If you are thinking about getting a divorce or have already begun proceedings, you will need a competent Lakewood family lawyer to represent you. At the office of Kevin G. Byrd, we are highly experienced in the field of family law and can guide you effectively. Contact us today to get more answers.
To qualify for divorce in Washington state, you or your spouse must be a resident of the state or a member of the armed forces stationed in Washington.
This will depend on the complexity of your divorce and whether you are disputing issues with your spouse. The more you dispute issues such as custody, spousal support or property division, the longer your divorce may take.
The minimum waiting period for a Washington divorce is 90 days from the date your papers are filed and served.
Alimony or spousal maintenance is awarded based on the unique factors of your marriage, such as income differences, earning ability of each spouse, and the duration of the marriage. Usually, longer marriages are more likely to be awarded spousal maintenance than a short marriage. Judges will evaluate each case’s specific circumstances.
No. Child support and visitation are two separate issues. If you deny the other parent their visitation rights, you could be penalized for violating your visitation order. If the other parent is not paying child support, you can talk to an attorney about how to seek enforcement of your child support order. Under no circumstances should you block visitation, except in very extreme cases where you believe the child’s well-being is at risk.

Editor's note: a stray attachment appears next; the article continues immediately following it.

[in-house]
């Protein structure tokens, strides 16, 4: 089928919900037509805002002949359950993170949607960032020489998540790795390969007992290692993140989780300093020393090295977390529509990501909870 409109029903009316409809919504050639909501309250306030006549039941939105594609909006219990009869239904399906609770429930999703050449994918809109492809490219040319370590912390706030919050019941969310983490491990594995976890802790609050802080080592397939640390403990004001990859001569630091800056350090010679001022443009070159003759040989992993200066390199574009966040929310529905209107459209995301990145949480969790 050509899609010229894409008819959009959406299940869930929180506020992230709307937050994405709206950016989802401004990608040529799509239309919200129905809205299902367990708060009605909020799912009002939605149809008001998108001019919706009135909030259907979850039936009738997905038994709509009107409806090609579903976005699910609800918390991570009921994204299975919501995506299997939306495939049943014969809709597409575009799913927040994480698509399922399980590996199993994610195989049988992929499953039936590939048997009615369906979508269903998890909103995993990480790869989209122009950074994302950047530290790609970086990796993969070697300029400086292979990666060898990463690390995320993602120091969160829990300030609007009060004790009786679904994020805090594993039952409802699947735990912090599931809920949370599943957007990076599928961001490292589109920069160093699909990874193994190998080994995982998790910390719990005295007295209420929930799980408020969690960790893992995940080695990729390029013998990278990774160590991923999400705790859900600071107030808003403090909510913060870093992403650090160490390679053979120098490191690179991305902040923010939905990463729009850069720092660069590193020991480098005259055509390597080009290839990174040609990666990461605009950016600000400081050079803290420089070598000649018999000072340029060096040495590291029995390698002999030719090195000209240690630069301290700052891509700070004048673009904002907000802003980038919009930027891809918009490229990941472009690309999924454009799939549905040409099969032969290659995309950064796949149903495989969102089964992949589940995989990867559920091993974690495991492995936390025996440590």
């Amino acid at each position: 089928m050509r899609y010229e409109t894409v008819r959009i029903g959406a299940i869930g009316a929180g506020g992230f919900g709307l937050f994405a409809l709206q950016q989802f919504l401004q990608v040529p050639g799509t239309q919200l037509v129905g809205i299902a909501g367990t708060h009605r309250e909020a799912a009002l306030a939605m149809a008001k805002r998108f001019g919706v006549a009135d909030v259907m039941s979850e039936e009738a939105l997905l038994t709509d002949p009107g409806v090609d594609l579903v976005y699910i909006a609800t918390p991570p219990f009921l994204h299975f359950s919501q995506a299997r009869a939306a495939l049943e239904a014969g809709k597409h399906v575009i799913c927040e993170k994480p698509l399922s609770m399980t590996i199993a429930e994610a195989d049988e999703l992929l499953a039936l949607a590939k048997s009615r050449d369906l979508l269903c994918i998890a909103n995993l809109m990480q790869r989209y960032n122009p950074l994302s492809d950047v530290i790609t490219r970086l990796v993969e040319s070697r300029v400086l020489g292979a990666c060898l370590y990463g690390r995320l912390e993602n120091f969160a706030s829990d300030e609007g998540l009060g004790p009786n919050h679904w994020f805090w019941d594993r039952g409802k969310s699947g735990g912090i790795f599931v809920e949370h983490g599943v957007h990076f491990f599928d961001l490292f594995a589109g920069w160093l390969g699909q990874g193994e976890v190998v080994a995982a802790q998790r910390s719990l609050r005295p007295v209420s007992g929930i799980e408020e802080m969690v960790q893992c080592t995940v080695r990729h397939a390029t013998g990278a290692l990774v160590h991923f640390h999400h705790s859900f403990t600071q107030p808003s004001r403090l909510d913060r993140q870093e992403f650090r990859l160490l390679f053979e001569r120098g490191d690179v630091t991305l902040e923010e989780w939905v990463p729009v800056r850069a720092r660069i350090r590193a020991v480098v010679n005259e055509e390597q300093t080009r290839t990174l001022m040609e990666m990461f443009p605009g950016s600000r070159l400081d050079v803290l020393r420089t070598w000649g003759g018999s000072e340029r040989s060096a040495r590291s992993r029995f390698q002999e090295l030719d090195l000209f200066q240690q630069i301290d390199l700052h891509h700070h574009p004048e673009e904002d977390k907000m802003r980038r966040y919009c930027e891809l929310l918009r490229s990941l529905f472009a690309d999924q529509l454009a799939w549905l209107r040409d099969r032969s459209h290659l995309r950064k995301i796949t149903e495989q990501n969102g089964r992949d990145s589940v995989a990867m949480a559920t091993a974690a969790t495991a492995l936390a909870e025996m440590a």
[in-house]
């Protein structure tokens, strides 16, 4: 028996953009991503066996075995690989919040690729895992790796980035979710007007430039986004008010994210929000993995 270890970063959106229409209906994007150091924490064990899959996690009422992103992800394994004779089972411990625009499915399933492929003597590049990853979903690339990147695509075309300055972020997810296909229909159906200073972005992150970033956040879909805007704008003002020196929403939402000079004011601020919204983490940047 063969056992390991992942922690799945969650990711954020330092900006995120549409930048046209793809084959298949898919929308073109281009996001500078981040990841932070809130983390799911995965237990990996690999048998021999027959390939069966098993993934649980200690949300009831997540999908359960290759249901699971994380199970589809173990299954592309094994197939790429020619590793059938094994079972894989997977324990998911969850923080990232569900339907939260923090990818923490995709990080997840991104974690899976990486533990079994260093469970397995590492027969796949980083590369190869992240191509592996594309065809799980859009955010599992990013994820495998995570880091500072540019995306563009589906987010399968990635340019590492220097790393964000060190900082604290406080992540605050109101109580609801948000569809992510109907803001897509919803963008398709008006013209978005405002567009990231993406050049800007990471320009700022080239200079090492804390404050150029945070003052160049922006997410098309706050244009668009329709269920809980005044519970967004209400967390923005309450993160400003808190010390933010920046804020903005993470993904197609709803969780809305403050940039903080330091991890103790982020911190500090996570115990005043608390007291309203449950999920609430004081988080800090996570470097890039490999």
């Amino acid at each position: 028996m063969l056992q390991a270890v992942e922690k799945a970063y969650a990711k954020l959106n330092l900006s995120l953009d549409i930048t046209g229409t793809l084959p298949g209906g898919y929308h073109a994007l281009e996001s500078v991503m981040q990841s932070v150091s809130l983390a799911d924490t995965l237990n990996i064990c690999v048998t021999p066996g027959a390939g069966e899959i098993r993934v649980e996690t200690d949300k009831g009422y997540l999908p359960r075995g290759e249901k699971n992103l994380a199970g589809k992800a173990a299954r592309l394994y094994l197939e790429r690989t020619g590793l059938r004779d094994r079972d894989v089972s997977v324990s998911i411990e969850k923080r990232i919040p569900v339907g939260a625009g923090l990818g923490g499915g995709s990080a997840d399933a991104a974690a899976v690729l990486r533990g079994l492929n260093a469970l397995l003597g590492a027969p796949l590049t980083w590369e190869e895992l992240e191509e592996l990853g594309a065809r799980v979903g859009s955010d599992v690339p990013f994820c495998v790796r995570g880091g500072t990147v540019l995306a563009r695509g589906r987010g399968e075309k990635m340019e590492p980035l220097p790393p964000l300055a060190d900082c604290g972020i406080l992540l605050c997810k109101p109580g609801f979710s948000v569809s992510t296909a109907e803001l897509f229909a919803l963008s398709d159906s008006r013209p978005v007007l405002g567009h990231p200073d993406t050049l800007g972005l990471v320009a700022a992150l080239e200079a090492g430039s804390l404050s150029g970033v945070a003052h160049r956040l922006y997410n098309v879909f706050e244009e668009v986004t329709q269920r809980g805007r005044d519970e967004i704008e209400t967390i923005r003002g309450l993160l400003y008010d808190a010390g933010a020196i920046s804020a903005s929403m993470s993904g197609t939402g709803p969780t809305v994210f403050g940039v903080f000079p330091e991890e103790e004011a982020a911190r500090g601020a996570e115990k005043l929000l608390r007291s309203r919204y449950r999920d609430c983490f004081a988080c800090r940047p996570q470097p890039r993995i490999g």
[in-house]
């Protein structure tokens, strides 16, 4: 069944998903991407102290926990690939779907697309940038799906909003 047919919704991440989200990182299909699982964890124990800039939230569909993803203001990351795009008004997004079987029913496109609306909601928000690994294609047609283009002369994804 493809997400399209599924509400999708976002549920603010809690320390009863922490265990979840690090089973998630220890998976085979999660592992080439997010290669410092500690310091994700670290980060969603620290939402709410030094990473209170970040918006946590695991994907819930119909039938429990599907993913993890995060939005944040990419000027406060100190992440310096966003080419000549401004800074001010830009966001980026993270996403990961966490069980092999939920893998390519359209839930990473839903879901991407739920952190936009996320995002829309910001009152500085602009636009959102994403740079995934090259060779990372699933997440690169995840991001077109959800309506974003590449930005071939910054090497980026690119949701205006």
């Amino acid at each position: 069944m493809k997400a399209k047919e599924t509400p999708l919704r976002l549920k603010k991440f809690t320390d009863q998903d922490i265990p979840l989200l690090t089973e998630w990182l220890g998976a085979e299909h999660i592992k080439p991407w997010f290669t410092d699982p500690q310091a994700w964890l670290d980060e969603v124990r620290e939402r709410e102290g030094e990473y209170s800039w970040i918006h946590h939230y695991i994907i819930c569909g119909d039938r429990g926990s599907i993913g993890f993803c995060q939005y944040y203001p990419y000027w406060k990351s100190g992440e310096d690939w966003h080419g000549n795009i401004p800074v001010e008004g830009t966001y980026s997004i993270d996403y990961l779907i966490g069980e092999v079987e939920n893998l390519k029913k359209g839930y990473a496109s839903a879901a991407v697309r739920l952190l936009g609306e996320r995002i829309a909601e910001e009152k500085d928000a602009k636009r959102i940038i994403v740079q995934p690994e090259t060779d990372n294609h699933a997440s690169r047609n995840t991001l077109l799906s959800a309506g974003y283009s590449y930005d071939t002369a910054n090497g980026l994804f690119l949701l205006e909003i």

Yes, there are often additional factors involved in a divorce where one or more members of the military are divorcing. This may include complex matters of relocation or jurisdiction.
Child support is calculated on a case by case basis and the court may take a number of different factors into account. It is generally based on a percentage of your income.
Absolutely, having a Lakewood divorce attorney on your side is important for any divorce, separation, or matter or family law. This is especially true if you and your spouse share children or have significant assets.
If you or your spouse want to move away, you will need to consult with an attorney who can assist you to navigate a relocation agreement, and address custody issues and other matters.
If something major has changed in your life and you are no longer able to abide by the terms listed in your divorce order, you will need to hire a lawyer to assist you with the legal matter of obtaining a modification.